Facilitating Student Success Across the P-20 Continuum

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Over 40 states have created P-16/P-20 councils in order to lead their states towards student learning continuity and success pre-K through post-secondary education. One promising development that has emerged from these councils is the focus on individualizing learning and student support. Learn how all 50 states are leveraging individualized learning to improve student planning and outcomes.

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Facilitating Student Success Across the P-20 Continuum

  1. 1. Facilitating Student Success Acrossthe P-20 ContinuumTodd Bloom, Ph.D.September 14, 2012
  2. 2. Welcome & Overview • Hobsons and Insights into Student Choice • Three Macro Forces Influencing P-20 • Individualized Learning Plans and States2
  3. 3. Hobsons & Insights into StudentChoice
  4. 4. Hobsons Solutions4
  5. 5. Career College Course Success5
  6. 6. Access Engagement Consider Connection6
  7. 7. Orientate Advise Alert Communicate7
  8. 8. Naviance by the Numbers • Over 5,500 schools using Naviance today • About 800 middle schools • 4.8 million active students • Over 200,000 educators with active accounts8
  9. 9. College Statistics (Naviance specific) • 1,055,000 students in class of 2012 • 3.4 million college applications tracked in Naviance for class of 2012 (average of 3.2 apps/student – slightly up) • Our public schools averaged 2.7 apps per student (slightly up) • Our private schools averaged 5.5 apps per student (unchanged)9
  10. 10. Early Action/Decision (Naviance specific) 10
  11. 11. #11 to #811
  12. 12. Singer and chef have declined12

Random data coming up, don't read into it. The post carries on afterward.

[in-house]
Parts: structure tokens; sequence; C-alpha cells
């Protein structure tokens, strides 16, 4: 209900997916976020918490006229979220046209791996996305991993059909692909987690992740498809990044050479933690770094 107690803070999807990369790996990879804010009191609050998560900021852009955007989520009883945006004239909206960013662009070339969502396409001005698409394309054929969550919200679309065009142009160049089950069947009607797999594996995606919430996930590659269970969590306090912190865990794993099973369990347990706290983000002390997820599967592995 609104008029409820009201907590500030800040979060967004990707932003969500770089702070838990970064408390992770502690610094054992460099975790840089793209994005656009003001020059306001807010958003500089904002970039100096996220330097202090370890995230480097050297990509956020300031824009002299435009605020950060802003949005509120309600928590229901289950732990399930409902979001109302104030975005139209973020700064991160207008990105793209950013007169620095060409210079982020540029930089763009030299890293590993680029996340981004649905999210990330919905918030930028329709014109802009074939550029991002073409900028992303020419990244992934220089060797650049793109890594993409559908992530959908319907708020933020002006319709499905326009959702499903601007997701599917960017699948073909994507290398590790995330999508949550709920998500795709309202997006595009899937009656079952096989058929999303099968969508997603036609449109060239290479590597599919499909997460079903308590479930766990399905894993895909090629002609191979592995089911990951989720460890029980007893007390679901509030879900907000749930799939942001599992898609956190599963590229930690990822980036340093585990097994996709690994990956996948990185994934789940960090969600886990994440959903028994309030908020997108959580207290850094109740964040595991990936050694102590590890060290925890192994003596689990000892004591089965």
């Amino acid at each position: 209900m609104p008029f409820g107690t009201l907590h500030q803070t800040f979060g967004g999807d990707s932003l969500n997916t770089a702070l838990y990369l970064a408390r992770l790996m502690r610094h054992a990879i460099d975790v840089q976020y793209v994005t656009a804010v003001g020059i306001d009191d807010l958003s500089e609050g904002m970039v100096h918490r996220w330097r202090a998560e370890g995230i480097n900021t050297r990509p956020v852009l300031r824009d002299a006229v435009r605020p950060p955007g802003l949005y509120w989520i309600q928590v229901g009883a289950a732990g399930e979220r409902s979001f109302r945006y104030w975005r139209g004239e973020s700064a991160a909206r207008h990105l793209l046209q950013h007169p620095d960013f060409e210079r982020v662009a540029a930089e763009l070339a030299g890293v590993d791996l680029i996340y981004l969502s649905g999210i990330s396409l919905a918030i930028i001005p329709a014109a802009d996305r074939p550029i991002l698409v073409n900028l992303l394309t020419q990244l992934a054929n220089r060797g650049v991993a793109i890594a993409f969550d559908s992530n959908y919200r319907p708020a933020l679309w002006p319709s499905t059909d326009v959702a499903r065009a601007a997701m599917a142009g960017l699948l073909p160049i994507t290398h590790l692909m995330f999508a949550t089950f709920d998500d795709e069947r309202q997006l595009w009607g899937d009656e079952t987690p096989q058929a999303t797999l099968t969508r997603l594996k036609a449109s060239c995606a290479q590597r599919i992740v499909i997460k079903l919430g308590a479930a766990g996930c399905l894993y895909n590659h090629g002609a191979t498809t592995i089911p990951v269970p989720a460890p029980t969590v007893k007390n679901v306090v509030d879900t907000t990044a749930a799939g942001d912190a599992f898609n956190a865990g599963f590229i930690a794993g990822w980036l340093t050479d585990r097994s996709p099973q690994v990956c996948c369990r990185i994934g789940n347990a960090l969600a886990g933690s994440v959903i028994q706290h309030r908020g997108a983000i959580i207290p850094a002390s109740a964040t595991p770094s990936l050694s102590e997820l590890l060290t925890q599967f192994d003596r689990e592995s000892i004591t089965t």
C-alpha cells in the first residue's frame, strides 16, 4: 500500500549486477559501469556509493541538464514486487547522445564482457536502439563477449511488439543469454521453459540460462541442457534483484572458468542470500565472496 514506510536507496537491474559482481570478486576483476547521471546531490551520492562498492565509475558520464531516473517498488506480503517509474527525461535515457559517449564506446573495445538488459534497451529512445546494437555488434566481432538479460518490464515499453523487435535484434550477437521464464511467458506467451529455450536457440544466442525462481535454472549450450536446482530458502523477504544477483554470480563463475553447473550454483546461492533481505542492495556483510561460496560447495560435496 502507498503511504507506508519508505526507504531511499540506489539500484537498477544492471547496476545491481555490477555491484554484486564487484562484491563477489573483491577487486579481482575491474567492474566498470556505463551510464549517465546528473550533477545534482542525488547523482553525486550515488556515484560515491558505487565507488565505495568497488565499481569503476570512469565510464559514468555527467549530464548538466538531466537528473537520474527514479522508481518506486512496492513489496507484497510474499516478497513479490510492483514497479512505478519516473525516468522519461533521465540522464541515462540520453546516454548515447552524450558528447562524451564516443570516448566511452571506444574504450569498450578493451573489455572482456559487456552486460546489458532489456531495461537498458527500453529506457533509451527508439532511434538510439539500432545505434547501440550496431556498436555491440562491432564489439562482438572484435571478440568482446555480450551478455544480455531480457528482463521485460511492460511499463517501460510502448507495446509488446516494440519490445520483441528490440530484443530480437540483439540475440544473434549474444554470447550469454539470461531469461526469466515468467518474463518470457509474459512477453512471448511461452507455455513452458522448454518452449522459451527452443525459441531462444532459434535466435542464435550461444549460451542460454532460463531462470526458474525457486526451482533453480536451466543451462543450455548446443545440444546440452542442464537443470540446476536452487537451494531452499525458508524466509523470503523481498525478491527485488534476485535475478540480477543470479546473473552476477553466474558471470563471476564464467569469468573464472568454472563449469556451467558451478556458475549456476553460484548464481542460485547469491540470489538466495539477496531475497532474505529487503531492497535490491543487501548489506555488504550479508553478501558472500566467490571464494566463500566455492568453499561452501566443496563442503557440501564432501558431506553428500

13. 13. Course Statistics (Naviance specific) • About 18 million course history records • Most common course subject failed is Algebra I (by a 50% margin over any other subject) • Geometry, Biology and English are the next most common13
  14. 14. Macro Forces Influencing P-20Education
  15. 15. Global Economic Competitiveness “The goal for America’s educational system is clear: Every student should graduate from high school ready for college and a career by 2020. We must lead the world in college completion by 2020.” –President Obama We’re in 16th place, and we’ve heard this before: • 1983 – A Nation at Risk (standards) • 1994 – Goals 2000 (performance targets) • 2001 – No Child Left Behind (accountability) • 2009 – ARRA /Race to the Top15
  16. 16. Global Economic Competitiveness http://chronicle.com/article/A-Crisis-of-Confidence/127530/16
  17. 17. Global Economic Competitiveness Supply & demand challenge: “In 15 years, the U.S. will be 1,000,000 degreed students short in order to fill U.S. jobs – 1,000,000 good- paying, professional jobs will need to be „outsourced‟” –Bruce Vandal, Director, Postsecondary & Workforce Development Institute, Education Commission of the States, 201117
  18. 18. Global Economic Competitiveness18
  19. 19. Cost of Education – Financial Crunch State Revenue Student Expectations ARRA State Fiscal Stabilization Funds Accountability for Spend Median Family Income Cost of College19
  20. 20. Cost of Education – K-12 Provider20
  21. 21. Cost of Education – HE Provider21
  22. 22. Consumer-Driven Education 17.6 M undergrads in U.S. higher ed today: 37% 32% 36% Enroll part-time Work full-time Graduate in 4 yrs What are these buyers’ preferences and requirements?22